SM: No, I don’t think that’s the right analogy. There are places in the Twitter interface where you can do advertising effectively if you can figure out what to advertise in that spot.
AZ: But you have to make a decision at a strategic level. What is your go-to-market? What is your revenue-making strategy? Are you going to sell ad space like all social media does? And if you do, I agree with you, you can find a place to put ads in the user interface. For example, Tweet Deck. They bought Tweet Deck and Uber Social. These things put ads right into the stream. I’m not arguing with you at all. I agree with your point. In this day and age, entrepreneurs, especially your readership, cannot say, “I need to build a set of eyeballs. And if I bring eyeballs to the table, I could sell them ad space.” That’s maybe true, maybe not true. You have to have a fundamental – what is the compelling nature of this tool? What is the sticky nature of this tool? And where can I interject a revenue-making opportunity? The compelling aspect of Twitter and the stickiness of Twitter is that I’m talking to my friends. I’m having a conversation with my friends.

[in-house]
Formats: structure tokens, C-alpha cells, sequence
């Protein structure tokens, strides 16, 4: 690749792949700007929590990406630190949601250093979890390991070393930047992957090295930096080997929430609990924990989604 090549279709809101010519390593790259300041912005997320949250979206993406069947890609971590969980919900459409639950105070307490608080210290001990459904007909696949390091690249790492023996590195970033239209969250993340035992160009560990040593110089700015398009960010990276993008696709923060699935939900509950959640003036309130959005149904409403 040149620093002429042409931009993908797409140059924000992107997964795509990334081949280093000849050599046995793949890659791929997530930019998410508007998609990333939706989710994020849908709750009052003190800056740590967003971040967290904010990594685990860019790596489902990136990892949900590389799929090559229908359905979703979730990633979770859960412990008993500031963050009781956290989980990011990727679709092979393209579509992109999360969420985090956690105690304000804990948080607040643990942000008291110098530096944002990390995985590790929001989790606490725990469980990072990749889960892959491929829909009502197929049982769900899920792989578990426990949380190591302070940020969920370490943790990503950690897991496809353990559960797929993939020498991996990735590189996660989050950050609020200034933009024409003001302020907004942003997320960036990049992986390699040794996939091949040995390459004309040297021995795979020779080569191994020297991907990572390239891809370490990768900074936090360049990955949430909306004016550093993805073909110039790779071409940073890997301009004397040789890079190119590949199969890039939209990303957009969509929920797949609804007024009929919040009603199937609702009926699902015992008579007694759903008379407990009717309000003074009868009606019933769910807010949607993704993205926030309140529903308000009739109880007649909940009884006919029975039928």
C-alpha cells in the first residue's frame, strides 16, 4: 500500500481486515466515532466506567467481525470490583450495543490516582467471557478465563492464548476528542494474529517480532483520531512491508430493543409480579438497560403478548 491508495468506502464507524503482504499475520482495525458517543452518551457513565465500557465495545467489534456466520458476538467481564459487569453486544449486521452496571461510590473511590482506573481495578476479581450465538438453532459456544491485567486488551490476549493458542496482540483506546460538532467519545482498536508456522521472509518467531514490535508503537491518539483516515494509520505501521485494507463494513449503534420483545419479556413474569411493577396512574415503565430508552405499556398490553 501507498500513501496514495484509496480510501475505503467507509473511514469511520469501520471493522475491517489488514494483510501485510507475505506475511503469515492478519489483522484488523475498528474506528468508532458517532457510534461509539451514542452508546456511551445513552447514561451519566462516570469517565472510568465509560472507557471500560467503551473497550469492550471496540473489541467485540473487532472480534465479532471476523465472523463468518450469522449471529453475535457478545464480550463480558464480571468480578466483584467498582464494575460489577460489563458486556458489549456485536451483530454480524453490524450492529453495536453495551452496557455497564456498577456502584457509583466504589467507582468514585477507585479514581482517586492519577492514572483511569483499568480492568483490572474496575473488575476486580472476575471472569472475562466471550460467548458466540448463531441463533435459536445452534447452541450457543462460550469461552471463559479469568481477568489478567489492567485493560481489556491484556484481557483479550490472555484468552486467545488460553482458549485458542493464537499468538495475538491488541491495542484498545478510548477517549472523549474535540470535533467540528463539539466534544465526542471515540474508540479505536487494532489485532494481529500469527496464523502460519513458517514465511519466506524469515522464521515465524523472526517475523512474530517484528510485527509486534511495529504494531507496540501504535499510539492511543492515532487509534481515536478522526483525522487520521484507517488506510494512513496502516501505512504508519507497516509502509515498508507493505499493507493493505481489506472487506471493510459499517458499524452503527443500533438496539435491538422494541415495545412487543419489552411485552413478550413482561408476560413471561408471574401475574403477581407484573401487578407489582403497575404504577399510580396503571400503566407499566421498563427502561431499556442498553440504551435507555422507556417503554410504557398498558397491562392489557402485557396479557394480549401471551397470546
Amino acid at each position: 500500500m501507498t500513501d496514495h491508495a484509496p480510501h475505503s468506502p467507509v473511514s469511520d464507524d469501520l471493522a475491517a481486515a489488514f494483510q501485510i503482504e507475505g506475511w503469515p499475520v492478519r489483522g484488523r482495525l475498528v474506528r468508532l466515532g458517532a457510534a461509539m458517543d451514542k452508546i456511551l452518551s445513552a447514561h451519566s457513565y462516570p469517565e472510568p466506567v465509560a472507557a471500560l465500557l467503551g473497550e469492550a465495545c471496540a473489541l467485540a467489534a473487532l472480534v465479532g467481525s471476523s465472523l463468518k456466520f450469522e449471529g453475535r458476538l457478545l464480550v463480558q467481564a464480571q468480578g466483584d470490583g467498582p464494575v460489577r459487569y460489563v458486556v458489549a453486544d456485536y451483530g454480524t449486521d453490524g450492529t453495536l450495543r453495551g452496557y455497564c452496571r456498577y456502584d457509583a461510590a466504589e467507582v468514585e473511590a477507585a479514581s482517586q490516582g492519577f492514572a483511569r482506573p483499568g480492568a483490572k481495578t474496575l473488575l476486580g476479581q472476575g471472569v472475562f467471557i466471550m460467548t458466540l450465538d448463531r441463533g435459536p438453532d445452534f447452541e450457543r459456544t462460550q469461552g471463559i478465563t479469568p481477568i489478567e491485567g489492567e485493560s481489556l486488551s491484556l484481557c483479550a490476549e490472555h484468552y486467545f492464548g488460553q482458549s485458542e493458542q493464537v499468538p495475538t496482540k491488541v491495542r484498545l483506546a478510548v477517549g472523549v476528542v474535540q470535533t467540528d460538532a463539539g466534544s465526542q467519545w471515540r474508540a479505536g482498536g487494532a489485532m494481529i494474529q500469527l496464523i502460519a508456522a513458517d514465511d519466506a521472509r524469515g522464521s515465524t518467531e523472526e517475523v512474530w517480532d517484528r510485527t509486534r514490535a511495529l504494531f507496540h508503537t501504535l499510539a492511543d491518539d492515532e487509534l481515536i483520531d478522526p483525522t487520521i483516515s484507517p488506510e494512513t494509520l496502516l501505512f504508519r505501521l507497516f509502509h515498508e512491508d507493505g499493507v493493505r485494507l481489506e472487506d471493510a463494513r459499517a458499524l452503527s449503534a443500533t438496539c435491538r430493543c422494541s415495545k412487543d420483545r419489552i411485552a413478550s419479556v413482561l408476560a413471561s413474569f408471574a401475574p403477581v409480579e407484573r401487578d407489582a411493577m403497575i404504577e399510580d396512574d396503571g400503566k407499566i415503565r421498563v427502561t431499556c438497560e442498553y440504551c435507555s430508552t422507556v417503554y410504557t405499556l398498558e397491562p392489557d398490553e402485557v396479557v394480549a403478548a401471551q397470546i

SM: No, in Facebook we’re talking to friends. In Twitter, we are broadcasting for the most part.
AZ: It depends on who we are. My wife uses Twitter to talk to her friends. Ashton Kutcher uses Twitter to broadcast. Media analysts, writers and the press use Twitter to research. And in your point lies the thing they have to do. They have to say, “I need to understand what is each user’s goal when coming to Twitter.” Facebook does this today. Facebook doesn’t throw the ads in all our faces and disrupt our use of Facebook. Facebook is very intelligent about what it’s doing. It knows when it’s time to advertise and when it’s time to leave people alone. Twitter is mostly leaving all of us alone. It has more opportunity to monetize than it’s currently taking on. It simply has to ask the question of itself. At a strategic level, people have to sit in a room, look at the data and say, “Can we tell that there’s a difference between this user and that user? Is this user just talking among his friends and his Twitter stream is locked, and no one can see him, and he’s not really broadcasting, in contrast to that guy over there who has five million followers?